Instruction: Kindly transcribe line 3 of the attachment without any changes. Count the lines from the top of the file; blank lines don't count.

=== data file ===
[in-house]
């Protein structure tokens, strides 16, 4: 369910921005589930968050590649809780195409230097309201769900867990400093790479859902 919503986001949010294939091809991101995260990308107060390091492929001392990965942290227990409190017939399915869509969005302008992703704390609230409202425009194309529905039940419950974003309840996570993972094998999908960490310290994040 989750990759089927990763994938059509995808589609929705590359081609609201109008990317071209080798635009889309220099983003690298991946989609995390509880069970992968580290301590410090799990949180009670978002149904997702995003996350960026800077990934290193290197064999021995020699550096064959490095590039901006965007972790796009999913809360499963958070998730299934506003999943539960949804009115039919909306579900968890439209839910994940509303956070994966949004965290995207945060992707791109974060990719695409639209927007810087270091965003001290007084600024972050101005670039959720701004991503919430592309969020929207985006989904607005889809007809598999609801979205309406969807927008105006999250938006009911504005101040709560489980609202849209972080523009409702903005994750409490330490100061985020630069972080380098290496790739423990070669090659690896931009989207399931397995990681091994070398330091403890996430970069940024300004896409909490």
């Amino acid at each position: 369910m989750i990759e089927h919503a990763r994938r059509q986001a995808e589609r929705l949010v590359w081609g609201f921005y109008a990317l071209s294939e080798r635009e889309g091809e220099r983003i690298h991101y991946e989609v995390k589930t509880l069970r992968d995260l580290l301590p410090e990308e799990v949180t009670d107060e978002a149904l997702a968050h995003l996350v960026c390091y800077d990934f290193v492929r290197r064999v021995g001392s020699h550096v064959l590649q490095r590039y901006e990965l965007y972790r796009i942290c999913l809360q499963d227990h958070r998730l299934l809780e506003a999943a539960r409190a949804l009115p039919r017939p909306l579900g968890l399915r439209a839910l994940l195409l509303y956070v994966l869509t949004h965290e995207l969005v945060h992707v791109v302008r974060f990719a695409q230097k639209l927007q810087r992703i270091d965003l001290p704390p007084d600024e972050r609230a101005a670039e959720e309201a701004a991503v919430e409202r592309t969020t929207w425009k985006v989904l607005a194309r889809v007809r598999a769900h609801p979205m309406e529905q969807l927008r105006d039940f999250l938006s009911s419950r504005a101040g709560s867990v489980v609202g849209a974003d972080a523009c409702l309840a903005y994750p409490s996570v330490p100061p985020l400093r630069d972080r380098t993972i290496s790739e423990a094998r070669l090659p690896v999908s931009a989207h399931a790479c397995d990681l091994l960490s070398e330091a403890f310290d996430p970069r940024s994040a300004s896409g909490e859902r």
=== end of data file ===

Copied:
């Amino acid at each position: 369910m989750i990759e089927h919503a990763r994938r059509q986001a995808e589609r929705l949010v590359w081609g609201f921005y109008a990317l071209s294939e080798r635009e889309g091809e220099r983003i690298h991101y991946e989609v995390k589930t509880l069970r992968d995260l580290l301590p410090e990308e799990v949180t009670d107060e978002a149904l997702a968050h995003l996350v960026c390091y800077d990934f290193v492929r290197r064999v021995g001392s020699h550096v064959l590649q490095r590039y901006e990965l965007y972790r796009i942290c999913l809360q499963d227990h958070r998730l299934l809780e506003a999943a539960r409190a949804l009115p039919r017939p909306l579900g968890l399915r439209a839910l994940l195409l509303y956070v994966l869509t949004h965290e995207l969005v945060h992707v791109v302008r974060f990719a695409q230097k639209l927007q810087r992703i270091d965003l001290p704390p007084d600024e972050r609230a101005a670039e959720e309201a701004a991503v919430e409202r592309t969020t929207w425009k985006v989904l607005a194309r889809v007809r598999a769900h609801p979205m309406e529905q969807l927008r105006d039940f999250l938006s009911s419950r504005a101040g709560s867990v489980v609202g849209a974003d972080a523009c409702l309840a903005y994750p409490s996570v330490p100061p985020l400093r630069d972080r380098t993972i290496s790739e423990a094998r070669l090659p690896v999908s931009a989207h399931a790479c397995d990681l091994l960490s070398e330091a403890f310290d996430p970069r940024s994040a300004s896409g909490e859902r």